Texas window job

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Project by EzJack posted 09-30-2009 10:06 AM 1424 views 0 times favorited 8 comments Add to Favorites Watch

A customer brought me from Michigan to Round Rock Texas to install his windows for him. He has rock siding and couldn’t find anybody that could remove the old windows without disturbing the rock. He had one done and it was a nightmare so he fired the guy. The mortar is tucked right tight up to the nailing flange and any prying shakes the stone up… cracks the mortar. Not like brick where you mostly have a space. Anyway, I took a grinder and cut a slot. Then I ran a Sawzall blade between the flange and the stud to cut the nails. Once done with the cut around I cut a relief in the center of the channel and pried the old frame out smooth.
So the guy was happy and I suggested we make a drop in frame with a simple inlay for the inside. I had his daughter draw a horse head. I used oak, blood,and lace. The finish he said he would do and send me pictures. So here they are raw.
While we were waiting on the windows I remodeled a small bathroom.
The window replacement was the hardest I have ever done and that bath kicked me. I’m still trying to shake it off.

-- Ain't better or worse than any other woodpecker in the woods.

8 comments so far

View patron's profile


13603 posts in 3337 days

#1 posted 09-30-2009 11:53 AM

some of our jobs , can be a real bear !
and you always wonder if you were picked for your skill,
or if you were the only guy that was left ?

i like to make complete slide in frames too ,
keeps the site stuff down to a minimum ,
and you can make them square and finished in the shop ,

looks real nice , jack
i like your work !

-- david - only thru kindness can this world be whole . If we don't succeed we run the risk of failure. Dan Quayle

View John Stegall's profile

John Stegall

505 posts in 3512 days

#2 posted 09-30-2009 02:00 PM

If I had known you were so close, I would have had you do mine too (Kerrville). I am going to get to do my own, but I think I am going to retire first. In this economy, that may be a ways off. Nice job BTW.
EDIT: My mortar is already cracked, so that part won’t be my main concern.

-- jstegall

View Karson's profile


35120 posts in 4396 days

#3 posted 09-30-2009 02:12 PM

Great job on the windows. and the bath.

-- I've been blessed with a father who liked to tinker in wood, and a wife who lets me tinker in wood. Southern Delaware soon moving to Virginia †

View Woodwrecker's profile


4148 posts in 3571 days

#4 posted 09-30-2009 02:50 PM

Good idea on the grinder slot & Sawzall Jack.

Those came out real nice.

And I bet that horse head brought some big smiles from his daughter.

-- Eric, central Florida / Utor praemia operibus duris

View Dick, & Barb Cain's profile

Dick, & Barb Cain

8693 posts in 4295 days

#5 posted 09-30-2009 03:36 PM

Very nice work, it must have been really labor intensive.

-- -** You are never to old to set another goal or to dream a new dream ****************** Dick, & Barb Cain, Hibbing, MN.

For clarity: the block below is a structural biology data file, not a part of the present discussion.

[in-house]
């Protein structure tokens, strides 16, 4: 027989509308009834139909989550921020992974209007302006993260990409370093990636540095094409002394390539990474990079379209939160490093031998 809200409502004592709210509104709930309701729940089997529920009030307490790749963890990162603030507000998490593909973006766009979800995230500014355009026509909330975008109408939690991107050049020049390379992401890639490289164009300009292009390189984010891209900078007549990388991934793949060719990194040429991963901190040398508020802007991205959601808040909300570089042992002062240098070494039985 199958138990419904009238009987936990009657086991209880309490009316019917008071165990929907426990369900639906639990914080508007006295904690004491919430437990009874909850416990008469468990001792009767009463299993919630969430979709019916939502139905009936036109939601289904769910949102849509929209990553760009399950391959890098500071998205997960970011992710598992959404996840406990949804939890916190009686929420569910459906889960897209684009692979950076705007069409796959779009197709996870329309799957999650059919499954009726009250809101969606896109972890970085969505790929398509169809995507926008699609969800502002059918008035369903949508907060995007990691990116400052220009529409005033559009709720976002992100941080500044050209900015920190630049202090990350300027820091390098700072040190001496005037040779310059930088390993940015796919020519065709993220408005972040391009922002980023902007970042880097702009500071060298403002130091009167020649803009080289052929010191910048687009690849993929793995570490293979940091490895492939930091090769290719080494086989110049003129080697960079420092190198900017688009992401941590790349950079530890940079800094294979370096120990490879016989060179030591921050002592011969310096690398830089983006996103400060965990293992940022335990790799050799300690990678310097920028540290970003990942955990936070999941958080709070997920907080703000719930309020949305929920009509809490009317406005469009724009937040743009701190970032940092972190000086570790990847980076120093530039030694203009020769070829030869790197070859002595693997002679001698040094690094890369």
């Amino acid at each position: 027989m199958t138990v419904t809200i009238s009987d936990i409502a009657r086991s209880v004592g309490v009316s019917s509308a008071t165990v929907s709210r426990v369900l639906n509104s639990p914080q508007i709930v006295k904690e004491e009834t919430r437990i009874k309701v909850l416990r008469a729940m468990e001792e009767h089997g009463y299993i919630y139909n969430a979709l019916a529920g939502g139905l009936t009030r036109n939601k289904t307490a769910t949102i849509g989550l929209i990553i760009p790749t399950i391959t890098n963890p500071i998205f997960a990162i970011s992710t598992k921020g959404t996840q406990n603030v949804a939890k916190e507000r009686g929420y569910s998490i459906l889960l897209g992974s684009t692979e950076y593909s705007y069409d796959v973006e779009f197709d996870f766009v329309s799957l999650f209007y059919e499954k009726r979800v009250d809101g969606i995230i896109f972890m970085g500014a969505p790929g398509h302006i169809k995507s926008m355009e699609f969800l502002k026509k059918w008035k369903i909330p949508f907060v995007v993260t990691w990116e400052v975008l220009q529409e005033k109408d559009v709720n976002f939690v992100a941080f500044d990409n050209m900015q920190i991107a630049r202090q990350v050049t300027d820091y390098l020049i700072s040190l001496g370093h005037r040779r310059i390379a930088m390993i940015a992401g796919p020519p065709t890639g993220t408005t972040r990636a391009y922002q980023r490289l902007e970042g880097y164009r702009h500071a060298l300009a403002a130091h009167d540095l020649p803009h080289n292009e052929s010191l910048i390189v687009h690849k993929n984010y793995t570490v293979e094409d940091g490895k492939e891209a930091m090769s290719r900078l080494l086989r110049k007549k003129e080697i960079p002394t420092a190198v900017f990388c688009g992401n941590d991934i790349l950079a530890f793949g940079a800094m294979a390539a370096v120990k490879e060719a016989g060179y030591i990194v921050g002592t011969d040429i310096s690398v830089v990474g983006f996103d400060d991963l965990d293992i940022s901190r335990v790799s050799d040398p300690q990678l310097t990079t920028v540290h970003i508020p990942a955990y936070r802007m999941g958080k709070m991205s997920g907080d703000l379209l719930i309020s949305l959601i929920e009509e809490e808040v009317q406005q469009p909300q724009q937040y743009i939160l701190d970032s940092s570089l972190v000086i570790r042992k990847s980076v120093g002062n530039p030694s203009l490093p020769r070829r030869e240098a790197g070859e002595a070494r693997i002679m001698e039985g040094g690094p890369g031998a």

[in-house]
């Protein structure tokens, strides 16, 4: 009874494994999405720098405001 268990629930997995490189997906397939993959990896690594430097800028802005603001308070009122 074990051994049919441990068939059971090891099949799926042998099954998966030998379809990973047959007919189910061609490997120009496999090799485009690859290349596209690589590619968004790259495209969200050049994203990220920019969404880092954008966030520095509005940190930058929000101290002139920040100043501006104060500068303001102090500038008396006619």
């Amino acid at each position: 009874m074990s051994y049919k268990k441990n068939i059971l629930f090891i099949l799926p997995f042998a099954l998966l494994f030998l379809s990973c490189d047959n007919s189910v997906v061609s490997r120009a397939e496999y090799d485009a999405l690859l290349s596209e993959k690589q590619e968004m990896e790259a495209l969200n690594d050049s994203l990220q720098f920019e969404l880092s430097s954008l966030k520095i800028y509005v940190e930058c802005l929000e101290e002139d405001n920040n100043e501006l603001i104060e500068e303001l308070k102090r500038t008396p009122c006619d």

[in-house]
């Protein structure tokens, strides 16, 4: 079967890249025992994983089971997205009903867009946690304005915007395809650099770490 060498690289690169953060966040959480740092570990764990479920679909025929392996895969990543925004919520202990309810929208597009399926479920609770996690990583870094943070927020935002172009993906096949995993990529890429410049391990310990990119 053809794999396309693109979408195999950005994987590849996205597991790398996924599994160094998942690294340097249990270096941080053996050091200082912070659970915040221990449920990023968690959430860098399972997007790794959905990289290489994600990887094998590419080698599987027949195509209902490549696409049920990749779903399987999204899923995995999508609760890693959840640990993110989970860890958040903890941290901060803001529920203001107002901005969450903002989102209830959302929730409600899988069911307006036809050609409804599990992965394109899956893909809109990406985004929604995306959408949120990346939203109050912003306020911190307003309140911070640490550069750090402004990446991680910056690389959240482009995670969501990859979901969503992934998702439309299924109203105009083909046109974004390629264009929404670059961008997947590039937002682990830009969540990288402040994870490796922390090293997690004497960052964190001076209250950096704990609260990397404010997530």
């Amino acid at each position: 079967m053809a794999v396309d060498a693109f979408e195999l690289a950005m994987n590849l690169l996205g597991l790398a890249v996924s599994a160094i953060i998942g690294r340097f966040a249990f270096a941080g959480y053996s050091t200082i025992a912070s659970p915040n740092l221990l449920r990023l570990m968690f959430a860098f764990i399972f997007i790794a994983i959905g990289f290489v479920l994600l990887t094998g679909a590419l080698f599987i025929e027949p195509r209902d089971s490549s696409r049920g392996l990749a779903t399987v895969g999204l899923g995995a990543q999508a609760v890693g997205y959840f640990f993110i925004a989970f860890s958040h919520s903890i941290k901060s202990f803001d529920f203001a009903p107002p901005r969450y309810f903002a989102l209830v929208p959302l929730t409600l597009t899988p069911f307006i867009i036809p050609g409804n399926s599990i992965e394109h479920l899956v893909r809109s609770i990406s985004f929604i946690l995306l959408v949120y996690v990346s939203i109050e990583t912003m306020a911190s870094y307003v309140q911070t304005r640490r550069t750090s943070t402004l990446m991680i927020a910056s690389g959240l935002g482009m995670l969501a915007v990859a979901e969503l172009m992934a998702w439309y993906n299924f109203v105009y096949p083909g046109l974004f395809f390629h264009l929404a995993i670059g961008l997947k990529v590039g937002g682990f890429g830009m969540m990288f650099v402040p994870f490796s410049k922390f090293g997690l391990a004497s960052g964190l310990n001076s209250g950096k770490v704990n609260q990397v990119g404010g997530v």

View childress's profile


841 posts in 3537 days

#6 posted 09-30-2009 04:43 PM

If you took the old frame out and installed a box window, what about the flashing?

-- Childress Woodworks

View EzJack's profile


456 posts in 3166 days

#7 posted 09-30-2009 07:55 PM

Very good question childress.
Before I took the windows out I cut a slot in the mortar between the stone and the windows for relief to chisel out the mortar after the window was out. Even with all the mortar out there was no room to properly flash. I grout bagged in the new mortar tight. sprayed a load of water on it and it did what I though, failed. We caulked them up with one fine bead and they held, not a drop. Of course this is fine for day one but not down the road without constant observation. From day one on this job I explained this to the home owner and he new what his responsibilities would be. He even did the caulking after I did the first one and showed him the best way.
Reasons why he went ahead.
(1) The existing windows were fogged up and designed in such a way the the fixed light was not removable.

(2) To remove the stone to flash them right was more than the customer wanted to do.

(3) There is a large overhang above every window.

(4) The customer wanted it and is willing to maintain it.

(5) Thus the reason for the drop in frames, they are for the windows of the most concern. They are made to come out very easy.

My personal opinion is that the way it was done and the way the house is set up it will never be an issue. The lesson here is not to go willy nilly into a job because the long term cost from unseen damage can be substantial.

-- Ain't better or worse than any other woodpecker in the woods.

View cabinetmaster's profile


10874 posts in 3554 days

#8 posted 10-01-2009 02:10 AM

Wow that was a way from home wasn’t it? Nice job. Can’t wait to see them all finished.

-- Jerry--A man can never have enough tools or clamps

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